English translation (from the Polish) of the Information Signboard dedicated on April 26, 2022:
There is a Jewish Cemetery here: The cemetery was established around 1778. Its devastation was begun during World War II by the German occupiers, and after the war the necropolis underwent further destruction, as it was easy to obtain building material from the tombstones. In consequence, only about twenty of them have survived. The history of this place began anew in the years 2005–2007, when about a dozen fragments of the matzevot (tombstones) were returned to the cemetery. Most of the fragments were discovered in the foundations of one of the nearby houses. Several matzevot are also kept by the Kurpiowski open-air Museum in Nowogród.
The cemetery and a building at the market square where a Jewish school had operated until 1939 are the sole remnants of the existence of a Jewish community in pre-war Nowogród.
The history of Jews in this city dates to the 15th century, but until the 17th century there were very few Jewish people here. The Jewish community was constituted in the 18th century when a wooden synagogue was built. At the beginning of the 19th century, Jews were 15 percent of the town’s population. Later, Aleksander Połujański in his book Wędrówki po guberni augustowskiej w celu naukowym odbyte [Wandering across the Augustów Governorate for Scientific Purposes] wrote: “The Jews, who make up only a quarter of the population of the city [of Nowogród], deal in the usual small-scale trade of rural products and crockery”. In 1865, almost every second inhabitant was of Jewish origin, and in 1908, the Jewish community consisted of as many as 1,542 people, who owned most of the shops and ran a ferry across the Narew River. At that time, a second synagogue, also of wood, was constructed,
During World War I, about 70 percent of the buildings in Nowogród were destroyed, and the Jews were ordered by the Russians to leave the city. In 1921, only 514 Jews remained, and they were still engaged in trade and crafts on a local scale. The next wave of war devastation hit Nowogród in September 1939. Most of the Jewish population fled to Łomża (until 1941 both cities had been under Soviet occupation, and afterwards they fell into the hands of the Third Reich). In January 1943, about 300 Jewish families from Nowogród and Łomża were transported to the Auschwitz Death Camp.
The life of the Jewish community in Nowogród is mentioned in the preserved documents, including the marriage announcement issued with the seal and signature of Hersz Pelterowicz, rabbi of the Nowogród Synagogue District, in connection with the marriage of his son Shymek from Suwałki with Cypa Levitan. The announcement is kept in the collections of the State Archives in Suwałki. In the collections of the Łomża Archives you can find similar documents issued by Rabbi Pelterowicz to other newlyweds.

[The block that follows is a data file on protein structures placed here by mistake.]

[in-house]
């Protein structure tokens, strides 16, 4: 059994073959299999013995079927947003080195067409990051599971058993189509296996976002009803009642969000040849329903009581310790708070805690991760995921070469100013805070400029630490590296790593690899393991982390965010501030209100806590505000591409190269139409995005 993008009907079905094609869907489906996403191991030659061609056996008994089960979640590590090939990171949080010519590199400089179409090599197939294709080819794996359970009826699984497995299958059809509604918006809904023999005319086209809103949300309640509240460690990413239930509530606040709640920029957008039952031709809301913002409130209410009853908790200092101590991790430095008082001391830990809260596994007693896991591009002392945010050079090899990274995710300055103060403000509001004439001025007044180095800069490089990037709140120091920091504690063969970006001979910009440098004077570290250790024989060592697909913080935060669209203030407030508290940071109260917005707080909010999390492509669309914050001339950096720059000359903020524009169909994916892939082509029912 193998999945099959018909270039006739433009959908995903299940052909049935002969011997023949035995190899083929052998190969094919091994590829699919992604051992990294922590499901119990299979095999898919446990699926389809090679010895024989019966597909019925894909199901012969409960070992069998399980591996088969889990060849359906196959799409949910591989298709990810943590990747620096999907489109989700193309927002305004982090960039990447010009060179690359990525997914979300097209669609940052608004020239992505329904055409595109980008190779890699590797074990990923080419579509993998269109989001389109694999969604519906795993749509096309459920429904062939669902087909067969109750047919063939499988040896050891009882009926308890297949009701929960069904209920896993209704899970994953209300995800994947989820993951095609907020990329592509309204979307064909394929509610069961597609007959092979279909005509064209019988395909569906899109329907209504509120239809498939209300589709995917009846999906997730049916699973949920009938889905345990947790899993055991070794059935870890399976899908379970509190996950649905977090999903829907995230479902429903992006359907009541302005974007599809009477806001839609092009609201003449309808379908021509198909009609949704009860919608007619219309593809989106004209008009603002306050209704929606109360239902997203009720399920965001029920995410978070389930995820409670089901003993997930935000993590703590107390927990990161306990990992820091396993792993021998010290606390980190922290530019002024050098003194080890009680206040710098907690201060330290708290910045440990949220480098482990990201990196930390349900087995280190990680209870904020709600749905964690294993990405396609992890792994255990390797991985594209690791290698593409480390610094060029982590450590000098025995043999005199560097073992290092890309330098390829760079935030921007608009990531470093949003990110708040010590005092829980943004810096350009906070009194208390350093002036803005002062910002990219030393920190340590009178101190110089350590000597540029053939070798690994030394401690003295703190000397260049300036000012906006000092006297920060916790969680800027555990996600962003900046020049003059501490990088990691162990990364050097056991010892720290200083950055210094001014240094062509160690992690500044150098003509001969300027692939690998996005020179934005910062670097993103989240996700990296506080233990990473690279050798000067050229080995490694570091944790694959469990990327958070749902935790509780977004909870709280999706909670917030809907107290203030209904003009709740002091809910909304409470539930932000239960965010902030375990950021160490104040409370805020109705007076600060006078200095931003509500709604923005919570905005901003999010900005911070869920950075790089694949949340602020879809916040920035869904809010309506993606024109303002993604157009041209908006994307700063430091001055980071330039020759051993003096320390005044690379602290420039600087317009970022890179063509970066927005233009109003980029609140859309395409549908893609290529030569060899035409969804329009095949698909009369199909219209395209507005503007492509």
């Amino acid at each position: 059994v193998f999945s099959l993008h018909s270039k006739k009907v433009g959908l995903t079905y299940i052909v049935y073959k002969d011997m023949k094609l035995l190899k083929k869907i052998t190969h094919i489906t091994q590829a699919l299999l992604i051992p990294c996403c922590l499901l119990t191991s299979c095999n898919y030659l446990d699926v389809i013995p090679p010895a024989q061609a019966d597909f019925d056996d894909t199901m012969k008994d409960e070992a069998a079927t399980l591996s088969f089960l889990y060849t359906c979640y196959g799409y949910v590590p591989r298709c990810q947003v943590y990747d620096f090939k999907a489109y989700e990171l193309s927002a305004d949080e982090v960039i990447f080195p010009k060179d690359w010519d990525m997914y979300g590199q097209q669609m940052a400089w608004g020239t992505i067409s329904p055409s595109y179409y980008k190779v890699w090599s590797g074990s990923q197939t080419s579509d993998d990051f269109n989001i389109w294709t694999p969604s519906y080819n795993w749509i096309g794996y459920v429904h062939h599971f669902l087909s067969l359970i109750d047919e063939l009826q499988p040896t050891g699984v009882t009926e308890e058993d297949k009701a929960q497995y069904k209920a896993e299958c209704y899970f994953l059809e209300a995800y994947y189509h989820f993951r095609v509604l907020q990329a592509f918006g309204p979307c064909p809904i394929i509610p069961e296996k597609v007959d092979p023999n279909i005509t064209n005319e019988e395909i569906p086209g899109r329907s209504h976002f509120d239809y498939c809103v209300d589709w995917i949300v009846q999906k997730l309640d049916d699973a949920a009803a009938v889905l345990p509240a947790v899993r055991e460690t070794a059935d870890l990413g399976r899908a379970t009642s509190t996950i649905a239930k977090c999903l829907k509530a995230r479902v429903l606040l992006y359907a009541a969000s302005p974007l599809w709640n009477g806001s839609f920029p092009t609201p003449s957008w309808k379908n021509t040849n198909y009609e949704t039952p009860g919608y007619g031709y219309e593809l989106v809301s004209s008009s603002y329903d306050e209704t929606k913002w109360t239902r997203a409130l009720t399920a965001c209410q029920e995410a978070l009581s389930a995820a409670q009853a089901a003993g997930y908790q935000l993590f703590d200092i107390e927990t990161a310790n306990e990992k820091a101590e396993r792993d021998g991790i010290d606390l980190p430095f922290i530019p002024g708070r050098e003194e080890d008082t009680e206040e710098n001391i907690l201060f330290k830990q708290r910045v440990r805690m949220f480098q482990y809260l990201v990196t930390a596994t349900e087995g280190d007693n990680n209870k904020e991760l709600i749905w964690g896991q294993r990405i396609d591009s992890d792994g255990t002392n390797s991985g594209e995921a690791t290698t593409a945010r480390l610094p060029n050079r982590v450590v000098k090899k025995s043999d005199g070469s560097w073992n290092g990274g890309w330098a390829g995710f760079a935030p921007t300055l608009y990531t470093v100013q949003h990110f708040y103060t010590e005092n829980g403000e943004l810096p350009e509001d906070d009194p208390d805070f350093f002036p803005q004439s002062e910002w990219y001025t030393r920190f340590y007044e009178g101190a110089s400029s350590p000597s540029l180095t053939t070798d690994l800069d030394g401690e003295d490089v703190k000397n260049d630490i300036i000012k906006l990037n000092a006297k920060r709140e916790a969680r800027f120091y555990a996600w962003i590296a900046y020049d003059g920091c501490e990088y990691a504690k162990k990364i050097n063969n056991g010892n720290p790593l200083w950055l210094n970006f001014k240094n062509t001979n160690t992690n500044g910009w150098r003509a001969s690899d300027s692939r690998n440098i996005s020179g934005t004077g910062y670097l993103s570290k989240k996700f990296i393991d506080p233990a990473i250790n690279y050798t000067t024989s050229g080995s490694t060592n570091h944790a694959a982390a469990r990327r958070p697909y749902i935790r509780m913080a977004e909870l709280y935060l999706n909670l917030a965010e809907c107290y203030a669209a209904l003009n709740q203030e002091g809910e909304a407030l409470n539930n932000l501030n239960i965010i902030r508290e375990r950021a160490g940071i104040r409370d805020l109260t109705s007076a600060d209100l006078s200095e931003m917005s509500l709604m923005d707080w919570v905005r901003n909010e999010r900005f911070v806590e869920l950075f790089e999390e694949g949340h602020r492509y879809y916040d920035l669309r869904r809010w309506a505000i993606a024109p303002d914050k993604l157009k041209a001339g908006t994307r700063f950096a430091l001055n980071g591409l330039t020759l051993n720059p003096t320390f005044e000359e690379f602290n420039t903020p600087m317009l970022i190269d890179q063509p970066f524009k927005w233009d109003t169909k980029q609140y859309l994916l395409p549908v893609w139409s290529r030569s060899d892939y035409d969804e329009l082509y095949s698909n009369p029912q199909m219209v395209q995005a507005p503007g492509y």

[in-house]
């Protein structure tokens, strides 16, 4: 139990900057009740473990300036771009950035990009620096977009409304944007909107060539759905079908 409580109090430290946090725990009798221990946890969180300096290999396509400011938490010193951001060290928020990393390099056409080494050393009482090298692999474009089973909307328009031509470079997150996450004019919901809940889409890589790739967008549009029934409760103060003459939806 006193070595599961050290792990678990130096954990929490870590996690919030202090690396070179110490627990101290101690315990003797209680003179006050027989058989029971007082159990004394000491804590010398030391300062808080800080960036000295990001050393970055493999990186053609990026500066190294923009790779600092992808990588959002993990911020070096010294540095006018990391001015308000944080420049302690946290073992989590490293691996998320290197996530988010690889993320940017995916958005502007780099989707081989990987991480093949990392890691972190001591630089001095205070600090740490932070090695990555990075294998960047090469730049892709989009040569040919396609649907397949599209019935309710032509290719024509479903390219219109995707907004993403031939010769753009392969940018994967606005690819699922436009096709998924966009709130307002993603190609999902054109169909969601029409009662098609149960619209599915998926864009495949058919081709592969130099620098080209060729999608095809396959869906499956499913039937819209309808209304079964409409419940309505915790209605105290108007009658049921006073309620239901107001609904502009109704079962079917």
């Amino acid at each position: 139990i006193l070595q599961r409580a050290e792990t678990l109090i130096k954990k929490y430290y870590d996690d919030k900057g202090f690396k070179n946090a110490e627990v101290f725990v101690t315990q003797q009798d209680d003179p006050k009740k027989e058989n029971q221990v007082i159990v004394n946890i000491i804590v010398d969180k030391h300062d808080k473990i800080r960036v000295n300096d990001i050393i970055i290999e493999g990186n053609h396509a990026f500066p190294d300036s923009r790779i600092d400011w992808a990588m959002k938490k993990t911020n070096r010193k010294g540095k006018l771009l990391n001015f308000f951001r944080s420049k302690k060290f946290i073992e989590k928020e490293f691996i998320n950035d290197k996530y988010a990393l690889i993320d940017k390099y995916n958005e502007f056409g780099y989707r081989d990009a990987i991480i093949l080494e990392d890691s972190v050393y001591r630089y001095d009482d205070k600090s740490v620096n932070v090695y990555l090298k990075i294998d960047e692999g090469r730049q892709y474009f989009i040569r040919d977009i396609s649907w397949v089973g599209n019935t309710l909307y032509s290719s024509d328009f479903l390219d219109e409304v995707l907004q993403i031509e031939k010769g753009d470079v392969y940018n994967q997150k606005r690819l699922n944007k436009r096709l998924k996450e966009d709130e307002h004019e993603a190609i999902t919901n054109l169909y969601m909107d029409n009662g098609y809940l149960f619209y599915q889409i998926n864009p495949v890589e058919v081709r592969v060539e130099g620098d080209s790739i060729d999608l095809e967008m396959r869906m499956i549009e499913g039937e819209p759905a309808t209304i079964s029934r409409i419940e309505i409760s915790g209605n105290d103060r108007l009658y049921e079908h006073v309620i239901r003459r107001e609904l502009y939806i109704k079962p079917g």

Hersh Pelterowicz (1807–1877, born in Poland and died in Nowogród) was an important figure in local social life, a master of Kabbalah and a local rabbi highly esteemed by his community. One of the legends in which Pelterowicz appears as "Rav Hersheleh" tells about the extraordinary power of the Kabbalist: the story says that he blew out a spreading fire approaching the town by waving a handkerchief and saved Jewish dwellings and the town from the conflagration. Later it was said that as long as he lived, the city was never in danger of a major fire. Rabbi Pelterowicz is buried in this cemetery, but we do not know the precise location of his grave nor has his tombstone been found. Members of his family from Nowogród emigrated to the United States, the United Kingdom and Palestine (Israel) and slightly changed the spelling of their surnames. Some of their descendants are still alive, and it is thanks to them that we were able to obtain his portrait.
The wooden building of the Nowogród synagogue was erected at the end of the 18th century, probably on the site of the synagogue that had burnt down during the city fire in 1778. The so-called New Synagogue was rather small: the main hall was built on a square plan with sides of 11 meters. During the World War II German occupation, the synagogue was destroyed by fire, and its structure has been preserved only in a few photos dating from the period between 1919 and 1921 (from the collections of the Institute of Art of the Polish Academy of Sciences).
This signboard was made thanks to the Friends of Jewish Heritage in Poland, the Foundation for the Preservation of Jewish Heritage in Poland, Professor Glenn Dynner and the support of Ms. Gwyneth Paltrow. We also acknowledge the Mayor of Nowogród for aiding the project.
Text by Gniewomir Zajączkowski and others, based on archival inquiries and on the entry "Nowogrod' in: The Encyclopedia of Jewish Life. The map of Nowogród comes from the collection of the Polish National Library: Nowogrod Blatt Nr. 2797, ref. ZZK S-3 596 A.
Read more about the FJHP Nowogród cemetery project by clickinghere.